2. Sean Blanda. "How To Run Your Meetings Like Apple and Google"
  3. Amy Gallo. "The Seven Imperatives toa post Keeping Meetings on Track"
  4. Christopher Wink. "Technically Media meeting style: effective, productive and professional from home"

Saturday, December 28, 2013

MOOCs are so 2012 but IS There Gold in Them Hills?

The first two chapters in the MOOC story have been written: heroic arrival and unbounded enthusiasm followed by disappointment and backlash.  I argued in Fall 2012 that for liberal arts colleges at least the real future is in what this article calls SPOCs (small private online classes).  I've experimented with this form both last year and this.  MOOCs are like the Apollo space program - the benefits were not in getting to the moon but in all the tools that smart people invented in order to get to the moon.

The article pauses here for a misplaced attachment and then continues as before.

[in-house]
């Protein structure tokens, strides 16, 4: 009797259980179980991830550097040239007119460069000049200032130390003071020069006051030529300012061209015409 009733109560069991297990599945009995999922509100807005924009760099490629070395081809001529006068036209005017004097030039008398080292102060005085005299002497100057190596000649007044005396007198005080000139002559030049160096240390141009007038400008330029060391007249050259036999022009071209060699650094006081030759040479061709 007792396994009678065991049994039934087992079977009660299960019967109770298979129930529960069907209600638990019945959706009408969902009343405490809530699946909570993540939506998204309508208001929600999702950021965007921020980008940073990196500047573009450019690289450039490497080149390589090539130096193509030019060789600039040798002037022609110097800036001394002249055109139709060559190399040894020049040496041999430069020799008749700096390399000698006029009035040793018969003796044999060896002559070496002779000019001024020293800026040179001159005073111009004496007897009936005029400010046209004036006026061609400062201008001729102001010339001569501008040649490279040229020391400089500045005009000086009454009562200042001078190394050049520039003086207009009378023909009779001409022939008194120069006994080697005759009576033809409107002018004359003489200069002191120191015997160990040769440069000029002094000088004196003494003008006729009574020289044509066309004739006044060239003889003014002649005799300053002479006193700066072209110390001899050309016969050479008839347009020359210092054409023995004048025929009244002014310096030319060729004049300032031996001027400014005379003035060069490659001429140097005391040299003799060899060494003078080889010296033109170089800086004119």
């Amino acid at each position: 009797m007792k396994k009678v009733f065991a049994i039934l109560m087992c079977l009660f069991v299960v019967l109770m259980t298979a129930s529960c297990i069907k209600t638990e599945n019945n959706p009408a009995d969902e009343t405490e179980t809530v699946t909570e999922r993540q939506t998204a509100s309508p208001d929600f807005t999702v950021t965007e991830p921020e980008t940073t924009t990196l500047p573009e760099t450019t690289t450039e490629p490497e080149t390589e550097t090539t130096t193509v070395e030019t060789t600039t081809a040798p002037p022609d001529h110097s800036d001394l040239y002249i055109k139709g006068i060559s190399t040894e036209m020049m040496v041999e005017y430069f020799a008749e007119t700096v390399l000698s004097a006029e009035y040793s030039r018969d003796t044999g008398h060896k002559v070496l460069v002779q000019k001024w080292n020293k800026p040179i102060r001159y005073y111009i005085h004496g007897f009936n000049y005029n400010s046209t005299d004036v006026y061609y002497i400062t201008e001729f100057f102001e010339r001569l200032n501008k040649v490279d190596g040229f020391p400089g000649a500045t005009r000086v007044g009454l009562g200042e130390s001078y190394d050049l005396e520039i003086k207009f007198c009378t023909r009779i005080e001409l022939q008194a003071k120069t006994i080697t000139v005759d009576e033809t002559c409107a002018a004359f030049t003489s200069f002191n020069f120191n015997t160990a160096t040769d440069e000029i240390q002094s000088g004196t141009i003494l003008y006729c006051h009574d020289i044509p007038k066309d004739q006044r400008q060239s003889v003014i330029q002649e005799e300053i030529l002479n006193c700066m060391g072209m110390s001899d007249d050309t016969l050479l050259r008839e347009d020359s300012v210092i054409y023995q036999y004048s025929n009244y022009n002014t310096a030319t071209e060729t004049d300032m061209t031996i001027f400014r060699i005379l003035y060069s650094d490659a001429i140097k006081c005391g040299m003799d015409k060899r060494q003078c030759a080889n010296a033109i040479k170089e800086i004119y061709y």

An Alternative Voice in Higher Education Conversation

In its own words, the Campaign for the Future of Higher Education (CFHE) "is a NEW GRASSROOTS NATIONAL CAMPAIGN to support quality higher education." It was launched in Los Angeles in May 2011 by leaders of faculty organizations from across the US.

CFHE provides a needed counter-balance to the dominant voices in debates about the future of higher education in the US.  It's not less partisan, but it is differently partisan (if you are familiar with AAUP take on things this will ring familiar), and only a bit more transparent than the others, but it's refreshing to see faculty unions in the conversation for a change.  

According to their statement of principles, the organization's principles include

  • making education a public good available to all rather than private good available to the few
  • making sure education is more than narrow job training
  • promoting investment in quality faculty
  • encouraging smart incorporation of technology
  • distinguishing real efficiencies vs. false economies of cut cut cut
  • calling for more public investment
  • arguing that educational outcomes cannot be measured by standardized metrics and that we need to avoid